Cheers,

Sid
For what it's worth, History Learner has previously wrote (either here or on another forum--I'll have to check) that had Germany been able to maintain control of its army discipline in late 1918, it could have given the Allies a real bloodbath at Metz in 1919 due to the fact that Metz was heavily fortified. This could have essentially been a second Verdun. Still, I ultimately don't see this as preventing the Allies from winning WWI. The Republicans who won control of the US Congress in 1918 did not do so on a pro-peace platform to my knowledge, after all. If anything, they might be even more vigorous about pushing through the war to a successful conclusion ("unconditional surrender") than Woodrow Wilson was, thus enabling them to attack Wilson from the right as being not tough enough on Germany. But the effects would have been interesting if, instead of 116,500 US deaths in World War I, you ultimately end up having something like 500,000 US deaths in World War I instead. This might be enough to actually push through the partition of Germany after the end of World War I in this scenario. Seriously.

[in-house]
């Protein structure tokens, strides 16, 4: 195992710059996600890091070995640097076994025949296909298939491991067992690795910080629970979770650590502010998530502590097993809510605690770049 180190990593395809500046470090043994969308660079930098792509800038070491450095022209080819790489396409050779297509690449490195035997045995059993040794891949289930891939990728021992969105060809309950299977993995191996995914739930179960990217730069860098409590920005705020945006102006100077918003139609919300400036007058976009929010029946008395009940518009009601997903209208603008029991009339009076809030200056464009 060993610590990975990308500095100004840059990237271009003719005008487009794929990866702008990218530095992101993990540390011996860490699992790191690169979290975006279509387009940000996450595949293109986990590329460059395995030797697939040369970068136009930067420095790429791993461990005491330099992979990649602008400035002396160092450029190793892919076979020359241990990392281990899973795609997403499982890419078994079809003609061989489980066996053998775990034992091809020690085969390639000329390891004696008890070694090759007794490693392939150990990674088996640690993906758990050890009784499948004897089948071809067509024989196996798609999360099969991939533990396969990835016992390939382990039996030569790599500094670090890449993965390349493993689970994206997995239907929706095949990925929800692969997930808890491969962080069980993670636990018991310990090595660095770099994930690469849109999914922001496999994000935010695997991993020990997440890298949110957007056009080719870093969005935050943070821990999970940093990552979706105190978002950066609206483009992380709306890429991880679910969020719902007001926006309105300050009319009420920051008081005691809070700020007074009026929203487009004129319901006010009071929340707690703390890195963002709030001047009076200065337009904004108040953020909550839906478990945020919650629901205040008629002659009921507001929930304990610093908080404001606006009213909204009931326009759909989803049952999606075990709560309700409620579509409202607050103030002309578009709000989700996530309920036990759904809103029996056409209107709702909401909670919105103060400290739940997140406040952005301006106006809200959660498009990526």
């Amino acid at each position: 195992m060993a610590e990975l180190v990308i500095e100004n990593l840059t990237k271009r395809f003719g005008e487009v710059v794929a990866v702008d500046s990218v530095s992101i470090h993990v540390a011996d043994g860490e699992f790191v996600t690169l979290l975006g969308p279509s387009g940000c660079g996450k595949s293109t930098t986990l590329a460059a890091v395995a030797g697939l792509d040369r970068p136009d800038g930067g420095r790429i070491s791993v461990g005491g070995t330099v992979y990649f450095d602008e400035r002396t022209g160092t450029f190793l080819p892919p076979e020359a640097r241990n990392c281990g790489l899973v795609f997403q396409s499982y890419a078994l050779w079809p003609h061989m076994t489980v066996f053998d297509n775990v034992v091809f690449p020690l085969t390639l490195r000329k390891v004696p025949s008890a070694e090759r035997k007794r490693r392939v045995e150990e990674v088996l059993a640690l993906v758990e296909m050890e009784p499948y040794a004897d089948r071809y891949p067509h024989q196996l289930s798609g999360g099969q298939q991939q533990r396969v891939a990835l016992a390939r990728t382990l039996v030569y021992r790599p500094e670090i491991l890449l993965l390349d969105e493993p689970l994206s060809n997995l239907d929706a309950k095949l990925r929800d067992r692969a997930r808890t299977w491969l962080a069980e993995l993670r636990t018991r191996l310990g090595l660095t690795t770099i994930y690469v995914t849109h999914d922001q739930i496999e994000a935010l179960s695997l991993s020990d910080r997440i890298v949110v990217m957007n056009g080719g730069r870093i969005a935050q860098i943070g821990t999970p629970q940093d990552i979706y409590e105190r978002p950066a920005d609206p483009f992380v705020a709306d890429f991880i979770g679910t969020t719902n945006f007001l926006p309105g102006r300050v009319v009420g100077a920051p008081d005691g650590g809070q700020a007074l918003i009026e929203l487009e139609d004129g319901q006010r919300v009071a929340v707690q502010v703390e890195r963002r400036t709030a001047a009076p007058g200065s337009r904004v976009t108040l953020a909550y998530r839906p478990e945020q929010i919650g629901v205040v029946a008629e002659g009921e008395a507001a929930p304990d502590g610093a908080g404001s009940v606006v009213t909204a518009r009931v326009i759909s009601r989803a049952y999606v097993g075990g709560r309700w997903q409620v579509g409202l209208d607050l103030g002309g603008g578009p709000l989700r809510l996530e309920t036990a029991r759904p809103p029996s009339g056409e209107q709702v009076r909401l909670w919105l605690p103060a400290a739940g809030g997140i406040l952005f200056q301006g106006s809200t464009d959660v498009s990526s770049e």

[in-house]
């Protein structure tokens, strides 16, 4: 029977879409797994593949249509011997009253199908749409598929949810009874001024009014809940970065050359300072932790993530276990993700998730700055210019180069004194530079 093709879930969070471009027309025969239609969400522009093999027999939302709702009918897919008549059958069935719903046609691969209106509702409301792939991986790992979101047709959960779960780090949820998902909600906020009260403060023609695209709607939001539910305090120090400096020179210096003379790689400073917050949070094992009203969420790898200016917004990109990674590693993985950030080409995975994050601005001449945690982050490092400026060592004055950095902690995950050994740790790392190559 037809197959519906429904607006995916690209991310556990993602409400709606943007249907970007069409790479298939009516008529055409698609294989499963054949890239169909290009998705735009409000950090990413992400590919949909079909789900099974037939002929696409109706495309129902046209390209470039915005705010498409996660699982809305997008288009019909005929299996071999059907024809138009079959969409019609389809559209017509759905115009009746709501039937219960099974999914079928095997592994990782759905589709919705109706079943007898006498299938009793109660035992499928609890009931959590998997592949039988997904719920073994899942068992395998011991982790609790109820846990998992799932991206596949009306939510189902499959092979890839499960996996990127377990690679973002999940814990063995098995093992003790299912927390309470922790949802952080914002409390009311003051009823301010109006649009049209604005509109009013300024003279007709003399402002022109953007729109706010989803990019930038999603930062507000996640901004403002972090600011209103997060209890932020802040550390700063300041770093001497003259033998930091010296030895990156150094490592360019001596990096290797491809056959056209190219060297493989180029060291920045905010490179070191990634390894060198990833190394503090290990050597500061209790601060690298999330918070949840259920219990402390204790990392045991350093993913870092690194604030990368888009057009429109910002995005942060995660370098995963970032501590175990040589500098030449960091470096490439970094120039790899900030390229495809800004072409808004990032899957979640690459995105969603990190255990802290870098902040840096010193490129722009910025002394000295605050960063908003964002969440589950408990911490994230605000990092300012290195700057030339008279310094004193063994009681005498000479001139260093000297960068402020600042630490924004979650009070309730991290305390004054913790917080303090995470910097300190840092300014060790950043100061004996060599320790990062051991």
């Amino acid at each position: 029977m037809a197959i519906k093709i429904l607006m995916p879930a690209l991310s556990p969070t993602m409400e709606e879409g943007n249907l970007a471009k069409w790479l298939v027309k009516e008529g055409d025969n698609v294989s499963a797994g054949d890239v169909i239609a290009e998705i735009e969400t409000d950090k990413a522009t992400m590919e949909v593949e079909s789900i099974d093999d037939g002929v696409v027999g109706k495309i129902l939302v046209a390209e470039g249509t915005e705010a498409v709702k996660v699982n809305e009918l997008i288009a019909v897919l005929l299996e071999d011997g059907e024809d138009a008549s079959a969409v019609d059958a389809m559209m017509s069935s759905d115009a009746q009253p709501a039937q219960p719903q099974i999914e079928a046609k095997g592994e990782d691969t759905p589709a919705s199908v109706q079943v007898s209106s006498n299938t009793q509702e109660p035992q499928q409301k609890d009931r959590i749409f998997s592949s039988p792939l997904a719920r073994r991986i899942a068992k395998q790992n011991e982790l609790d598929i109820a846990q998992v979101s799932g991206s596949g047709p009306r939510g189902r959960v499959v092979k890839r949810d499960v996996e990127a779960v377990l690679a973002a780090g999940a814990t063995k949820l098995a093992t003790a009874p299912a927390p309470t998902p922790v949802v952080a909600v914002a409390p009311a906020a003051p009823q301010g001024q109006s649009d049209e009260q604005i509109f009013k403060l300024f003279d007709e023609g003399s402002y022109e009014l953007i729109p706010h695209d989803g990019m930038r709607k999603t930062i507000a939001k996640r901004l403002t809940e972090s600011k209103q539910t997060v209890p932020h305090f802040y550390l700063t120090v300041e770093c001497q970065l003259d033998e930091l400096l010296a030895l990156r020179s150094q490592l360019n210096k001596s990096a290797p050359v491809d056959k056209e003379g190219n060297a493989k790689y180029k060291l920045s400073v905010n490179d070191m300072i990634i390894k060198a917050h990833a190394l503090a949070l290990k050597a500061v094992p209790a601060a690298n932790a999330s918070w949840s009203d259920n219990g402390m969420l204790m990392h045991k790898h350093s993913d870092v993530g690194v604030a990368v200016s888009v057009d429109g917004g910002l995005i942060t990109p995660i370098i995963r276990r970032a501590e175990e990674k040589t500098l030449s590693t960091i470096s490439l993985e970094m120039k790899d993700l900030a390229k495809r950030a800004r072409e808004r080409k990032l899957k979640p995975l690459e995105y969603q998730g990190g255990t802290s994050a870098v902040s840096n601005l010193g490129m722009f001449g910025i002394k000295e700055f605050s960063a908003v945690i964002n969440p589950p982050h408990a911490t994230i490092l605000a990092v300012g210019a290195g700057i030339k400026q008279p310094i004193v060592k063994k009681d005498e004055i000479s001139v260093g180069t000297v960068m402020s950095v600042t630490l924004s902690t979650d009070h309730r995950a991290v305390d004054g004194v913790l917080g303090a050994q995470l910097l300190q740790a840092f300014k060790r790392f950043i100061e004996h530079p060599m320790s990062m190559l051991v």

Partition ?
You need two for a partition .

Futurist
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Re: If WW1 had continued into 1919 and 1920 would those years have resembled WW2 more than 1914-16?

Post by Futurist » 12 Nov 2021 20:53

ljadw wrote:
12 Nov 2021 13:47
Futurist wrote:
11 Nov 2021 21:33
Sid Guttridge wrote:
11 Nov 2021 20:23
Hi Guys,

Germany was on the verge of collapse on 11 November 1918. That is why it surrendered in all but name. It had lost all its allies, its shrinking army was defeated in the field, in retreat and leaving increasing numbers of prisoners behind. Its navy had mutinied. It couldn't feed irtself and the population was starving. The influenza epidemic was ravaging the country. It had overthrown its existing government.

Germany had no means of perpetuating the existing war for long, let alone fighting it differently.

The real question was whether it could even reach 1919, let alone 1920!

Cheers,

Sid